As I launch my research into my next writing project, the burden of the world seems heavy. People are both oppressive and oppressed, you know? Life is a puzzle, a problem, a challenge…pick your word that describes the difficulty of things. It’s a war, it’s a highwire act, it’s a race. But it’s also a celebration, a party, and an adventure. If nothing else, it is an exercise in imagination.
Funny little word, imagination. Sometimes I forget about it. Last night it came back to me as I cooked dinner, sat and talked with Anjie and Julie, cleaned the kitchen, listened to a bit of Diana Krall, watched a movie, and wandered up to bed. Imagination. We imagine the world. We connect the dots of the facts and events we run into. We peer into the day and imagine we see all kinds of things, and the day will proceed in large part on the winds of what we imagine to be both true and possible. Is it a world of darkness or light? Sure, you can say both, and by saying it, you reveal that that is what you imagine, and that is the world you walk in. There are those that imagine the world is a dark, dark place, and their worlds are full of fear and travail, and the darkness they encounter confirms their imagined world and the light that filters is to be, at best, distrusted, and at worst, sworn to be a lie. There are others that imagine the world to be a place where light is always shining, always possible, and for them, those moments of light confirm their imagined world, and the darkness they encounter are cesuras, pauses, yet more opportunities for the light to be demonstrably present. And there will be gradations and shades of leaning according to how we imagine things to be.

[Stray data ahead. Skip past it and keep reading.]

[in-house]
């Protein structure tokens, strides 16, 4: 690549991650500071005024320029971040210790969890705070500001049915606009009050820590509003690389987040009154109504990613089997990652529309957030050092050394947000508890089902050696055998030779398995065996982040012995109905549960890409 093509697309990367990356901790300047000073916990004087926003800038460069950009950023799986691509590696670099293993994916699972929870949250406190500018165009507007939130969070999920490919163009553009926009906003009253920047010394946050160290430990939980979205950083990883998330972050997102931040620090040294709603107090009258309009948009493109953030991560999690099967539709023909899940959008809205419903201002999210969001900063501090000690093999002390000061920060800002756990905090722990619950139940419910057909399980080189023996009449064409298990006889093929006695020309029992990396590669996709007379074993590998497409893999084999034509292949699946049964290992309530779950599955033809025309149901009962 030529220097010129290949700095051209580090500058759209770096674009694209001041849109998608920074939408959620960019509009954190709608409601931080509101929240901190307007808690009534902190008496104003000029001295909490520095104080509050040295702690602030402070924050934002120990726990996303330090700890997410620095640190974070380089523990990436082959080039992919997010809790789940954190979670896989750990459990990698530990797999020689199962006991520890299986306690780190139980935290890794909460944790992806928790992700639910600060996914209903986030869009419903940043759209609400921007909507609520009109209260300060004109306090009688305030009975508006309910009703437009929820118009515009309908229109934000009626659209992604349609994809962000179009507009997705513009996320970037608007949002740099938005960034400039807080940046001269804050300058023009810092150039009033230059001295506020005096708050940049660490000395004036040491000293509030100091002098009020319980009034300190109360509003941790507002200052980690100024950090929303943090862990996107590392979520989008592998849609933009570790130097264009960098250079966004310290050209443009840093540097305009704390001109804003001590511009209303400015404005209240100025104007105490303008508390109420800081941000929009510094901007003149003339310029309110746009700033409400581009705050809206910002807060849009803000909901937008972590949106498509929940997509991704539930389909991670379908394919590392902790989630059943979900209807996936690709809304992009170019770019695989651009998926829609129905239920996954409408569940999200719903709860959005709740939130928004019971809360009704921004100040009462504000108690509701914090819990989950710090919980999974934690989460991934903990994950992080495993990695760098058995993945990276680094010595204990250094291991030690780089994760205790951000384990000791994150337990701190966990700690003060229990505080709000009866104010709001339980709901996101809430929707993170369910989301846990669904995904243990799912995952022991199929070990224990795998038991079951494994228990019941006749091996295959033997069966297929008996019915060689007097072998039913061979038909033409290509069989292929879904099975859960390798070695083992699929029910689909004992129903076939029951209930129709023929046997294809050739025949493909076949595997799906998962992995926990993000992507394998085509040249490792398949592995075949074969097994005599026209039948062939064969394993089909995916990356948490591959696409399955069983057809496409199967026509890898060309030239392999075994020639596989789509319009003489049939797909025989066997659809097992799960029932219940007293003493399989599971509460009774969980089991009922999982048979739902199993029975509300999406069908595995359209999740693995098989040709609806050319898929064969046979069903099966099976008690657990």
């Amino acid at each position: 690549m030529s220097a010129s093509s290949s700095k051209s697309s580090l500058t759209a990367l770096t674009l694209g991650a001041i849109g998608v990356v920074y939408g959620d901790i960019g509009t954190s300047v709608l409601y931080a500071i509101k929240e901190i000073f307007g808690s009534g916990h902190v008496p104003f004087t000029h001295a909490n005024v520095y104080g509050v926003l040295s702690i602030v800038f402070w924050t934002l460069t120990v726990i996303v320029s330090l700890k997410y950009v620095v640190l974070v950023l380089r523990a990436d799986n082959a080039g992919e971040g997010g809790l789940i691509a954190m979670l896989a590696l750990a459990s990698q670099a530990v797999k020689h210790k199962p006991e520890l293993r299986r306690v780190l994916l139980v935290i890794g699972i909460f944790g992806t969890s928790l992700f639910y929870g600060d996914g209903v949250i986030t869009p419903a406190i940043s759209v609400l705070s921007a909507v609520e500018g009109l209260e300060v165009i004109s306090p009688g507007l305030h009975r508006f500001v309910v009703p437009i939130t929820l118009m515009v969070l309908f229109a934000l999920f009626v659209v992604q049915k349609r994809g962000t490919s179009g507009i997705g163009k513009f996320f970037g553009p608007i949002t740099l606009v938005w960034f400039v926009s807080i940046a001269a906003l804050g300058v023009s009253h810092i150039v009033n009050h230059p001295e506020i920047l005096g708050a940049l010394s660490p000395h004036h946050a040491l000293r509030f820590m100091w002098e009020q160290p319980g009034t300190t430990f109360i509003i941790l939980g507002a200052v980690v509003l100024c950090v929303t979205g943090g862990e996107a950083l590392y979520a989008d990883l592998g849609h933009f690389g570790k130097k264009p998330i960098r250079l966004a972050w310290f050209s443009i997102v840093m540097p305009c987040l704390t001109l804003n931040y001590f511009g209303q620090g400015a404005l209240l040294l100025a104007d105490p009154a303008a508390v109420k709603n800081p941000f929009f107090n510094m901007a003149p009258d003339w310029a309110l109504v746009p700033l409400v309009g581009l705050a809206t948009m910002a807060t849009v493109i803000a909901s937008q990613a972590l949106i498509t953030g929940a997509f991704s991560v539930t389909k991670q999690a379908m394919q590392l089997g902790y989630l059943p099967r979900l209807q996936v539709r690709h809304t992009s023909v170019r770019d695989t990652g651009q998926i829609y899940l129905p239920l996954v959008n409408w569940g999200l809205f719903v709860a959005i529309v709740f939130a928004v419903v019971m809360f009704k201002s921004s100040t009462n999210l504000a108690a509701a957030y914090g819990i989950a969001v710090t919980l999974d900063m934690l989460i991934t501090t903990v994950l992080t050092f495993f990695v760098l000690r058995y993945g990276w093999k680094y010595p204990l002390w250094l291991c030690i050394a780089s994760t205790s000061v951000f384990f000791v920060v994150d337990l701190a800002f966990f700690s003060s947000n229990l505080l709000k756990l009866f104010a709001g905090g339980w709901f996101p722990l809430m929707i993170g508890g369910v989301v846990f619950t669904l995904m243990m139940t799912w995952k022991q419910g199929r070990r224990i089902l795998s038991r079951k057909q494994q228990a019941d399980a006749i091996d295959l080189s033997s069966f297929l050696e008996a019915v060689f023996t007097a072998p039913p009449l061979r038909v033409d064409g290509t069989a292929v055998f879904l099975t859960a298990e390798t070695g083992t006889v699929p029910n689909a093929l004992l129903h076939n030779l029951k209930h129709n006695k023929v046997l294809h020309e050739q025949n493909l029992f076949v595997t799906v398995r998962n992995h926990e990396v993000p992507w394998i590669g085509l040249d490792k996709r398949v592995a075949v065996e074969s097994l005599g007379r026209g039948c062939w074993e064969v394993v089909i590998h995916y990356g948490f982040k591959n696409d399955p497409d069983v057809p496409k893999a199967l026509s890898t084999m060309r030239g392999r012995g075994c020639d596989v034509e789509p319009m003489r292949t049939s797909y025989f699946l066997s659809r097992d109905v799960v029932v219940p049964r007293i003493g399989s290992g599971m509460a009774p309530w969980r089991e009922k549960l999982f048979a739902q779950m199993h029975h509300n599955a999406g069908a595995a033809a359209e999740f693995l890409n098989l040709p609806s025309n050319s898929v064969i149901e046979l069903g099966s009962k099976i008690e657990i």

But you protest, “These are the facts!” Facts are one things, stories about facts are another, and possibilities for new stories and changed facts are yet another. I am convinced that the human being is designed for the tension between facts and faith, and that how we navigate the bridge between the ending of facts and the beginning of faith is crucial to our days, our mortal lives, and whatever life we are to lead on the other side.
As I look out at the “facts” of our social existence, it is obvious that there is an imbalance of power all over the place. In economics, in owner/labor relations, in politics, in race relations, in education, in social classes, in gender relations–the list goes on and on. Relationships are flawed, we miss the mark, we do what we have to do to the other to get what we want. The suffering we cause to others when we play whatever card we must to win the argument, the race, or the war, is real and lasting. The desire for power is played out intimately and globally, between husbands and wives, and between nations. Even in win/win scenarios, someone usually wins more.
Maybe we can’t imagine a world where power plays aren’t needed. I suppose they’re needed because its human nature to want what we want, and it’s human nature to be “dragged away and enticed by evil desires.” That’s part of the world I imagine, at least, according to the imaginative world set forth by the book my faith turns to in order to get my bearings on faith-constructed reality.
Here’s the upshoot: I want to celebrate and chase after relational possibility. When I think of beauty and the presence of God, I think about it mostly in terms of relationship. In a word–love. It seems crazy, but at the center of love is a releasing of the will to power. To pick up a towel and serve is a relinquishing of the need for power. But of course, what we learn is that serving is the unleashing of a different kind of energy, a different kind of power.
It’s the old story of the wager between the Sun and the Wind, the two of them betting they could cause a man to take his coat off. The Wind tried to compel the man to take his coat off by blowing as hard as he could, which of course simply made the man grip it more tightly. The Sun beamed his warmth, and you know what happens next–the man takes off his coat.
In a world of power plays, it’s all about self-protection. In a world of serving and warmth, it could perhaps be about love, after all.